I visited the Louisiana international museum of modern art in Copenhagen last saturday, and it was amazing. This place is absolutely transcending. Its location on the costs strikes a balance between landscape, architecture and art in a unique interaction. Beautiful.

I heard of the international renown of that museum, but it is really a "thing" to go there. The whole environment is completely part of the experience. The following pictures talk by themselves.

When I went there, one of the exhibitions taking place was that of an Arab Contemporary exhibition : "What is Arab identity to you?". Well, I was obviously appealed by such a title. As a Tunisian who lived the Tunisian uprising, I was deeply touched to see how Arab culture diversity was highlighted in a harmonious melting. Also, as I already worked for a contemporary arab exhibition about Tunisian identity, I was really inspired by the way artists were addressing the subject. Here are some of the pictures I took at the museum :

Here are some pictures of the Tunisian art projects I saw there. I was deeply touched to see a piece of art of the Laroussa project, which consists on a collective art project to honour and promote the traditional ceramic art of Sejnane, a rural city in Tunisia.

The artwork of Nadia Kaabi-Linke refers to the political transition in Tunisia, here's the outline of the piece of art :

The OUTSTANDING landscape on the island :

To let you better understand what the exhibition is highlighting, here's the introductory text, which I find very instructive regarding the diversity of Arab cultures and the way to approach and understand them :

The Arabian Nights and The Arab Spring – great contrasts appear when one tries to draw broad lines and create unified narrative for such a large region. Here a number of cultural personalities, from the Arab world answer the question “What is Arab identity to you?”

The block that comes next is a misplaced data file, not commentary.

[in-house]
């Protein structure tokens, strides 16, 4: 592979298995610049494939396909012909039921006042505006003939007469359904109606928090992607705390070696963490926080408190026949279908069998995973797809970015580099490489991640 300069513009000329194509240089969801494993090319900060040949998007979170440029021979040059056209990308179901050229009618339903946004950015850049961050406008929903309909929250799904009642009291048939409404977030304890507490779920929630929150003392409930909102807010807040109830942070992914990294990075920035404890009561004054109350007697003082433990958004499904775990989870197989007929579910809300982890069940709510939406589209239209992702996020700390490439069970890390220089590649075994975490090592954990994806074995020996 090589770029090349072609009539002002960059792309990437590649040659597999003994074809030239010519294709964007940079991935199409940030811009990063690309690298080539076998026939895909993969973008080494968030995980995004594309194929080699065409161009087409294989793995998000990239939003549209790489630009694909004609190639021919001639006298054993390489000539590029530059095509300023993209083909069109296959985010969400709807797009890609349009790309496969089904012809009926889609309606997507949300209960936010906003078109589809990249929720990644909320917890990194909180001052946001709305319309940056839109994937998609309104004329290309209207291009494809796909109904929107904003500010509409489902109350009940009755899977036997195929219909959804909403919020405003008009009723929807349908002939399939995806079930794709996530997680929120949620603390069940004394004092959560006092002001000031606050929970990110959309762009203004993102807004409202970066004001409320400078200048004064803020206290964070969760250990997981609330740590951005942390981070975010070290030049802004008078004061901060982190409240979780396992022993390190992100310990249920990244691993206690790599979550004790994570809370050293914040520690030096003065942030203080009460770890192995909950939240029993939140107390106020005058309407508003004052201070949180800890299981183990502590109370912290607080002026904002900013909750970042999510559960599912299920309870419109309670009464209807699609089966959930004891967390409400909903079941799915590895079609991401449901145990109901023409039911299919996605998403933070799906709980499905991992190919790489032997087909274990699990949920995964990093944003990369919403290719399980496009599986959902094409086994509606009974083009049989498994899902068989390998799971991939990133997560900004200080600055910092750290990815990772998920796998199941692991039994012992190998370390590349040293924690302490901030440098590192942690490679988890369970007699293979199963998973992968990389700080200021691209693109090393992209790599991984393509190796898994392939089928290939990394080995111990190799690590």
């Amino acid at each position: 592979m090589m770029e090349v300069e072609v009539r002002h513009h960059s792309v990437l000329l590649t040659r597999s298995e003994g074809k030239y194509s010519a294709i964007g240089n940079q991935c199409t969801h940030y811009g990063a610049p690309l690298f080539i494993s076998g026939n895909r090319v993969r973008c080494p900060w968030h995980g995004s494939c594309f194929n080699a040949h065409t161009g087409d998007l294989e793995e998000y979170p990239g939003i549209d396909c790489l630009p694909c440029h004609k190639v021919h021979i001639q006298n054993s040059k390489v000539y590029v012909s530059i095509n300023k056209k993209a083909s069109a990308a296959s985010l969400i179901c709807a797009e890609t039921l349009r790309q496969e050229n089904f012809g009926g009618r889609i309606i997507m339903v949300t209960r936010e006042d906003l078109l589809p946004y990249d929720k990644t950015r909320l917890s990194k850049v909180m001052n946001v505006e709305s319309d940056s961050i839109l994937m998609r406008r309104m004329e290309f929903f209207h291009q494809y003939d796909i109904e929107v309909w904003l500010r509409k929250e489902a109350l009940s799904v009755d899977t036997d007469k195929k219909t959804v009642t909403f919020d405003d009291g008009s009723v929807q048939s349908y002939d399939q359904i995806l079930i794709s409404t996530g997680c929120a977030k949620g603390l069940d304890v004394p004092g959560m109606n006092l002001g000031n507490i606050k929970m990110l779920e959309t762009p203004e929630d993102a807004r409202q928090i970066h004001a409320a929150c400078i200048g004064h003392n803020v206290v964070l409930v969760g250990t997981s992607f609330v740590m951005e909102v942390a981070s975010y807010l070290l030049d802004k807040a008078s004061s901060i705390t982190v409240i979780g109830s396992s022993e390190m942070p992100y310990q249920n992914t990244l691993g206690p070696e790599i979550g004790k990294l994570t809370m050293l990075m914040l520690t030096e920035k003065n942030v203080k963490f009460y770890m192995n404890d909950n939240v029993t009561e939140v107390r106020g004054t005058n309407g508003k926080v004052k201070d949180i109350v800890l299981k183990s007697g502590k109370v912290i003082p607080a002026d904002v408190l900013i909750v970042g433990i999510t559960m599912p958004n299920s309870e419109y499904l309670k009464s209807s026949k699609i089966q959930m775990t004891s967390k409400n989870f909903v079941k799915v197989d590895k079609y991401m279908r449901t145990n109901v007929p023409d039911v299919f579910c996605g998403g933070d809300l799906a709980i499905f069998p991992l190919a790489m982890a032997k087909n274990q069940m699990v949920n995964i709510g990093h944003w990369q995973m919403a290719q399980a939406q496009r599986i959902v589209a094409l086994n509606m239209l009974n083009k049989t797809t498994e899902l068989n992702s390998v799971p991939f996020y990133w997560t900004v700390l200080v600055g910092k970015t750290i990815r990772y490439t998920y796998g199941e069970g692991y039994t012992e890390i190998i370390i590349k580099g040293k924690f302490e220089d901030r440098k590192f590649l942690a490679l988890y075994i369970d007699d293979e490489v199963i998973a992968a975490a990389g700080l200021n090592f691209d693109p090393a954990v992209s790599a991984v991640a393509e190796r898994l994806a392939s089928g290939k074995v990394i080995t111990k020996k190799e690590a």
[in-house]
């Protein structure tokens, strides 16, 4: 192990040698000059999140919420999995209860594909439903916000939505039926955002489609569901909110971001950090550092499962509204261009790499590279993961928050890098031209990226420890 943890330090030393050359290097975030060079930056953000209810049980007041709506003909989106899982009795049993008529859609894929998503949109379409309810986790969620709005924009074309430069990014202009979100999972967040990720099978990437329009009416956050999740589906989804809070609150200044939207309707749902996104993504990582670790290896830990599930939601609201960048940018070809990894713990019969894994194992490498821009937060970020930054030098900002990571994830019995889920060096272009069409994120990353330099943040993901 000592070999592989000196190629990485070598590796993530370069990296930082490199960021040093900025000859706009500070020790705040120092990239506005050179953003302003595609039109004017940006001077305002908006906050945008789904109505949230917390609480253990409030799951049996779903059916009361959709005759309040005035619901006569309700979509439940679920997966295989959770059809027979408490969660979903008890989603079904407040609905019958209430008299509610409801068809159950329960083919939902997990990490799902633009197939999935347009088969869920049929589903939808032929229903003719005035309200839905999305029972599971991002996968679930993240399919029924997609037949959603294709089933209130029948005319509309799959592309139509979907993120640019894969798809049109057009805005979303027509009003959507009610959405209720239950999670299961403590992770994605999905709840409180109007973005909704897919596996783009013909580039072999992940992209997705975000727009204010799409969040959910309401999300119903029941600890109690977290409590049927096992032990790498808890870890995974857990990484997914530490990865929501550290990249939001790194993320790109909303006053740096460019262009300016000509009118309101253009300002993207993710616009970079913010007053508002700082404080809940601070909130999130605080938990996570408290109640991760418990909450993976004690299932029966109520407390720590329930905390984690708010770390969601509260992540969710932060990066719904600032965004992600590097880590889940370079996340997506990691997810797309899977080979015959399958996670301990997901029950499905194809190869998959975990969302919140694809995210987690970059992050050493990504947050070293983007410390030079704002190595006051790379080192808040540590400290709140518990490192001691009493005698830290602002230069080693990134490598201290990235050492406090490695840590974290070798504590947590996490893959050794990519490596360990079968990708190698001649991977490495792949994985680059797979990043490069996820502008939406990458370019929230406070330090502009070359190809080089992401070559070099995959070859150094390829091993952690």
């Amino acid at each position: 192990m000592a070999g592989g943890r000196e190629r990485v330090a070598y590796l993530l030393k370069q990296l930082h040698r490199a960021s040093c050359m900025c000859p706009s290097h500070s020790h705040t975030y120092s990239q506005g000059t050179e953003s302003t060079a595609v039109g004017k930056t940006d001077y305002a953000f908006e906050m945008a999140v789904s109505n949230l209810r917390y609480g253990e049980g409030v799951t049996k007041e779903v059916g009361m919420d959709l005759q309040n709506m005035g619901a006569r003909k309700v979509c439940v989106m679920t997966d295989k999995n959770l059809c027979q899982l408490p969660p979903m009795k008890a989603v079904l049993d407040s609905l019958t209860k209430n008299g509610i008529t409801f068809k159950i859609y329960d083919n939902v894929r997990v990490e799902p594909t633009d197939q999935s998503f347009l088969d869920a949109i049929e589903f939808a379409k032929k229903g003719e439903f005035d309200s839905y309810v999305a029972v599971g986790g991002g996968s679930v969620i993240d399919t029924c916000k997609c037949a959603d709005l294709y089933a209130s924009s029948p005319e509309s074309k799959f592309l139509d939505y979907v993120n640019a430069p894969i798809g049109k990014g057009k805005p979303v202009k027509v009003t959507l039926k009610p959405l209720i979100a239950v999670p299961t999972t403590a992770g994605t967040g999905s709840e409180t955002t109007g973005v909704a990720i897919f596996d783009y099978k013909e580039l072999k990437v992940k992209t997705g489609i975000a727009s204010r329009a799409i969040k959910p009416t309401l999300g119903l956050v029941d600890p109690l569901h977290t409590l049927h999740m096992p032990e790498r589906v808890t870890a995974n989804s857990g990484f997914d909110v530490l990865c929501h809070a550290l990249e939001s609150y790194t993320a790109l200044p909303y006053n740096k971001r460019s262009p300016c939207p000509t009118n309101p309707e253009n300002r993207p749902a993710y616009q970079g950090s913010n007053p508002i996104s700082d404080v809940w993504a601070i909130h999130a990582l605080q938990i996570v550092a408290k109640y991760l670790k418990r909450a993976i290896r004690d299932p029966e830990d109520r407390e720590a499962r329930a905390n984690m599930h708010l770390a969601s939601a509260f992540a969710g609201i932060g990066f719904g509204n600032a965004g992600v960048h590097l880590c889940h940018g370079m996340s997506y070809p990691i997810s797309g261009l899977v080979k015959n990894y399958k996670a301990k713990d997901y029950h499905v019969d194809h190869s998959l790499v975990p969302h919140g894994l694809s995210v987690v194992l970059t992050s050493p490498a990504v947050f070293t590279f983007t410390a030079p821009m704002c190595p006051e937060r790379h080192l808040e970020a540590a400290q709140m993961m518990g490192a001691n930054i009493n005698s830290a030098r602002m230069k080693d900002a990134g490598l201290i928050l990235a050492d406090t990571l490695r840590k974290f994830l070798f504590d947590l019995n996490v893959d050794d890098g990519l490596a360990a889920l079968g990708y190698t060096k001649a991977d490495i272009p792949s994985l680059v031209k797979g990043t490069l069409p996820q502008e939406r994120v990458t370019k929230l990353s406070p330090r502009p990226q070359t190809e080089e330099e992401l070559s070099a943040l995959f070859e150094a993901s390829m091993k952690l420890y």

However, one continent feature for the countries we call the Arab world today is the language and the language of art. The artistic imagery in particular, with its geometric patterns, creates a visual ground for the culture that is evident everywhere in the region. The ornamental can be seen in everything from the Arab carpets to the tile patterns in the courtyards; from the curving characters of the calligraphy to the architecture, in which whole walls and facades are made up of complicated patterns that arise both as part of the construction of the building and as interior elements on the form of semi-transparent room partitions. The arabesque, the symmetrically build-up pattern that seems to be able to continue endlessly, is the common factor in an organic imagery that has its roots on classic Islamic art.

Another common factor is the spatial organization of life, which seems to apply irrespective of the many differences from country to country. Unlike the open fluid spaces that are being developed for example in Nordic architecture today, Arab architecture and culture are based on a razor-sharp separation of private and public space, and of social functions within the many walls of the home, which operates with a number of smaller spaces, the men’s space, the host’s space, the guest’s space…

The traditional semi-private reception room, the majlis, where the host meets his guest, can be seen as characteristic of the way private space is managed. Although the majlis is no longer a fixed component in modern Arab architecture, the phenomenon shows how the organization of rituals and habits is tied to the architectural setting.

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